China probes 1990s case of baby taken from parents that sparked outrage online

The case, which was among those drawing the largest number of comments on Chinese social media, comes amid a crackdown on abduction and trafficking of women after public uproar about incidents of women chained or caged by men who bought them. The boy's parents, Tang Yueying and Deng Zhensheng, filed a petition for police in the county of Quanzhou to investigate their son's whereabouts after he was taken more than 22 years ago, under a one-child policy prevailing at the time.


Reuters | Hong Kong | Updated: 05-07-2022 15:34 IST | Created: 05-07-2022 15:24 IST
China probes 1990s case of baby taken from parents that sparked outrage online
Representative image Image Credit: ANI
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China has suspended two health officials in the southern region of Guangxi as authorities investigate the case of a baby boy taken from his parents by local government officials in the 1990s, an incident that provoked a torrent of criticism online. The case, which was among those drawing the largest number of comments on Chinese social media, comes amid a crackdown on the abduction and trafficking of women after a public uproar about incidents of women chained or caged by men who bought them.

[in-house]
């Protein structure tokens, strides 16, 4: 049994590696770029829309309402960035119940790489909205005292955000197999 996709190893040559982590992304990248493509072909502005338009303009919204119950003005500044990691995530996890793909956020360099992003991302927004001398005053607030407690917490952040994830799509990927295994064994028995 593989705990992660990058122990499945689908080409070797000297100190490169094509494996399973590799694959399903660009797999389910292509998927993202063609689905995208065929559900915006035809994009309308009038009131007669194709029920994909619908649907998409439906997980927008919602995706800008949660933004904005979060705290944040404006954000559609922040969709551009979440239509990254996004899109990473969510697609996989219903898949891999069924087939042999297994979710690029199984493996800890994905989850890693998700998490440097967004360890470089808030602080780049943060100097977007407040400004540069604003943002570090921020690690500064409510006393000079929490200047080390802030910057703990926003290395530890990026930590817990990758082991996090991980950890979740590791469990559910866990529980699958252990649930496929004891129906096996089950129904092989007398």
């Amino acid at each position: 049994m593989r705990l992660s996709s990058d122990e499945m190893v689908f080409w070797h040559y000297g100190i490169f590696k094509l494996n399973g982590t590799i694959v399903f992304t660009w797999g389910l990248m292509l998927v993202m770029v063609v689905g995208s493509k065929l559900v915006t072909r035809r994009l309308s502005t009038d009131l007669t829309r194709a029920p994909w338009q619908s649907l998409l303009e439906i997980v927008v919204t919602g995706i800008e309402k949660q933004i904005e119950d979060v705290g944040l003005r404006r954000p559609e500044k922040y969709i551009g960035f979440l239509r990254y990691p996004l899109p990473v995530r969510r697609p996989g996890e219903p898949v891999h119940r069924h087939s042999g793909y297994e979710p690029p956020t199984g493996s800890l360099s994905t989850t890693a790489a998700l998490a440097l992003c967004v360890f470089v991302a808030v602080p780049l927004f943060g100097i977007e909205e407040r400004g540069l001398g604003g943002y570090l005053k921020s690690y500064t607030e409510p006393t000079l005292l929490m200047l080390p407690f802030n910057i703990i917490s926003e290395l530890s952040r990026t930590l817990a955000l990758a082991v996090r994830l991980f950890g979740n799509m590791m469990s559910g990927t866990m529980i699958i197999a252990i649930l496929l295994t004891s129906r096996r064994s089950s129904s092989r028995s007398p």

The boy's parents, Tang Yueying and Deng Zhensheng filed a petition for police in the county of Quanzhou to investigate their son's whereabouts after he was taken more than 22 years ago, under a one-child policy prevailing at the time. In comments on the social media platform Weibo posted on Tuesday, Tang said the local health bureau to which their case had been transferred had said the baby was taken away because of a "social adjustment" policy under the one-child rule.

The bureau said it refused to recognize the case as human trafficking, a description used by many who commented online. China only relaxed 2016 its one-child policy that banned births of more than one child in 1980. During that period, authorities routinely enforced family planning measures, including fines, to punish illegal births.

In a statement on Tuesday, the Guilin city government said Quanzhou's health bureau chief and the vice chief had been suspended from work as an investigation was underway. The Quanzhou health bureau and the Guilin city government did not immediately respond to requests from Reuters seeking comment.

Reuters was not able to contact the parents directly to seek comment. A prolific Chinese commentator and former editor of the state-backed Global Times, Hu Xijin, weighed into the issue on Weibo, calling the "social adjustment" policy harmful.

"If Quanzhou county did engage in a unified social adjustment of additional children born more than 20 years ago, it would be wrong and very inhumane, according to people's understanding today," he said in a posting.

(This story has not been edited by Devdiscourse staff and is auto-generated from a syndicated feed.)

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